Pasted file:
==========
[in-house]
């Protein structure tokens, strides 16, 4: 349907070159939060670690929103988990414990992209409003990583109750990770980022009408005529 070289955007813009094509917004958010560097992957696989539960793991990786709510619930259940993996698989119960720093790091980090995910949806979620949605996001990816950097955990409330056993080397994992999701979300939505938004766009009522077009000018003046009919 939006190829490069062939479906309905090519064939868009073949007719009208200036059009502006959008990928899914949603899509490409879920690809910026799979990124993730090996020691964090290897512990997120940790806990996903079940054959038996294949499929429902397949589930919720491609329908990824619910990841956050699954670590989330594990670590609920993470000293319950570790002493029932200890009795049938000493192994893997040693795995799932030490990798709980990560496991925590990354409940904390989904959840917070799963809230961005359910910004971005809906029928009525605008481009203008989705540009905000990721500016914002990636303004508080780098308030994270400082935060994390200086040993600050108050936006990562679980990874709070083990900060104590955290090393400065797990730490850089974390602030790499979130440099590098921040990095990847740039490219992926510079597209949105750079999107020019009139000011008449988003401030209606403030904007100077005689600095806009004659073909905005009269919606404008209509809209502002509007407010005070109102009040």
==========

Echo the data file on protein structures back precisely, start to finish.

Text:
[in-house]
């Protein structure tokens, strides 16, 4: 349907070159939060670690929103988990414990992209409003990583109750990770980022009408005529 070289955007813009094509917004958010560097992957696989539960793991990786709510619930259940993996698989119960720093790091980090995910949806979620949605996001990816950097955990409330056993080397994992999701979300939505938004766009009522077009000018003046009919 939006190829490069062939479906309905090519064939868009073949007719009208200036059009502006959008990928899914949603899509490409879920690809910026799979990124993730090996020691964090290897512990997120940790806990996903079940054959038996294949499929429902397949589930919720491609329908990824619910990841956050699954670590989330594990670590609920993470000293319950570790002493029932200890009795049938000493192994893997040693795995799932030490990798709980990560496991925590990354409940904390989904959840917070799963809230961005359910910004971005809906029928009525605008481009203008989705540009905000990721500016914002990636303004508080780098308030994270400082935060994390200086040993600050108050936006990562679980990874709070083990900060104590955290090393400065797990730490850089974390602030790499979130440099590098921040990095990847740039490219992926510079597209949105750079999107020019009139000011008449988003401030209606403030904007100077005689600095806009004659073909905005009269919606404008209509809209502002509007407010005070109102009040």